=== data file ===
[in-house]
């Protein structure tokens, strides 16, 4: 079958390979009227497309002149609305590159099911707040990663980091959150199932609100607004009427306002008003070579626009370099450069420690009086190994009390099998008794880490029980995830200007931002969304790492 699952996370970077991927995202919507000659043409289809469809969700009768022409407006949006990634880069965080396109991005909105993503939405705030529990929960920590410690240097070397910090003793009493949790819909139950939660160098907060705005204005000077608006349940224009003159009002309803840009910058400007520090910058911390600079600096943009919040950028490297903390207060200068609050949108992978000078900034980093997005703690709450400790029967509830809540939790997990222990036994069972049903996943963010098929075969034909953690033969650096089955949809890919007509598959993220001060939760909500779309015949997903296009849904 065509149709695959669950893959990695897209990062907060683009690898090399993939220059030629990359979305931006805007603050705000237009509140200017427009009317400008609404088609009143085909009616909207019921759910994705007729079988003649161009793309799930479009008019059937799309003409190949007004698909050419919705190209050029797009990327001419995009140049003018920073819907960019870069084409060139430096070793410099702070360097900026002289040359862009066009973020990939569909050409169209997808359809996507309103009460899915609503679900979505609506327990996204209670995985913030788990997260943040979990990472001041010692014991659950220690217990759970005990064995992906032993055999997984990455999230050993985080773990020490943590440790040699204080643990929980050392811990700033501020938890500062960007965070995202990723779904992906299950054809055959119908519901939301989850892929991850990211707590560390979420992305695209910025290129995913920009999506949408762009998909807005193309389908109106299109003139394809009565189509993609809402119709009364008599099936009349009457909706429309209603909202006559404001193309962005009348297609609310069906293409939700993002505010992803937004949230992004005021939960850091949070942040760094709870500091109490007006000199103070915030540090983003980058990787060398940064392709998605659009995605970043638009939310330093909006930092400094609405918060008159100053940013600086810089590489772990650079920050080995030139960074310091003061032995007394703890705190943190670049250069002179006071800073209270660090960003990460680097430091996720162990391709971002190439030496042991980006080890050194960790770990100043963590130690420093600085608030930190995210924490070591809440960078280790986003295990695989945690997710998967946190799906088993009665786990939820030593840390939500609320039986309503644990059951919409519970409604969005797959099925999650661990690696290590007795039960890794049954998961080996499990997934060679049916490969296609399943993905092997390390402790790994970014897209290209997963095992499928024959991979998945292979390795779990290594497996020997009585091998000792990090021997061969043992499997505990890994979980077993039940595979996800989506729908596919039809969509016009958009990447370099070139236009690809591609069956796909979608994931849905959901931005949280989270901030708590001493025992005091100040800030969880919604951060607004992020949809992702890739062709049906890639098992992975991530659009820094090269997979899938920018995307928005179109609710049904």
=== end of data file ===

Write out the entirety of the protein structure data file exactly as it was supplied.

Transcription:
[in-house]
């Protein structure tokens, strides 16, 4: 079958390979009227497309002149609305590159099911707040990663980091959150199932609100607004009427306002008003070579626009370099450069420690009086190994009390099998008794880490029980995830200007931002969304790492 699952996370970077991927995202919507000659043409289809469809969700009768022409407006949006990634880069965080396109991005909105993503939405705030529990929960920590410690240097070397910090003793009493949790819909139950939660160098907060705005204005000077608006349940224009003159009002309803840009910058400007520090910058911390600079600096943009919040950028490297903390207060200068609050949108992978000078900034980093997005703690709450400790029967509830809540939790997990222990036994069972049903996943963010098929075969034909953690033969650096089955949809890919007509598959993220001060939760909500779309015949997903296009849904 065509149709695959669950893959990695897209990062907060683009690898090399993939220059030629990359979305931006805007603050705000237009509140200017427009009317400008609404088609009143085909009616909207019921759910994705007729079988003649161009793309799930479009008019059937799309003409190949007004698909050419919705190209050029797009990327001419995009140049003018920073819907960019870069084409060139430096070793410099702070360097900026002289040359862009066009973020990939569909050409169209997808359809996507309103009460899915609503679900979505609506327990996204209670995985913030788990997260943040979990990472001041010692014991659950220690217990759970005990064995992906032993055999997984990455999230050993985080773990020490943590440790040699204080643990929980050392811990700033501020938890500062960007965070995202990723779904992906299950054809055959119908519901939301989850892929991850990211707590560390979420992305695209910025290129995913920009999506949408762009998909807005193309389908109106299109003139394809009565189509993609809402119709009364008599099936009349009457909706429309209603909202006559404001193309962005009348297609609310069906293409939700993002505010992803937004949230992004005021939960850091949070942040760094709870500091109490007006000199103070915030540090983003980058990787060398940064392709998605659009995605970043638009939310330093909006930092400094609405918060008159100053940013600086810089590489772990650079920050080995030139960074310091003061032995007394703890705190943190670049250069002179006071800073209270660090960003990460680097430091996720162990391709971002190439030496042991980006080890050194960790770990100043963590130690420093600085608030930190995210924490070591809440960078280790986003295990695989945690997710998967946190799906088993009665786990939820030593840390939500609320039986309503644990059951919409519970409604969005797959099925999650661990690696290590007795039960890794049954998961080996499990997934060679049916490969296609399943993905092997390390402790790994970014897209290209997963095992499928024959991979998945292979390795779990290594497996020997009585091998000792990090021997061969043992499997505990890994979980077993039940595979996800989506729908596919039809969509016009958009990447370099070139236009690809591609069956796909979608994931849905959901931005949280989270901030708590001493025992005091100040800030969880919604951060607004992020949809992702890739062709049906890639098992992975991530659009820094090269997979899938920018995307928005179109609710049904």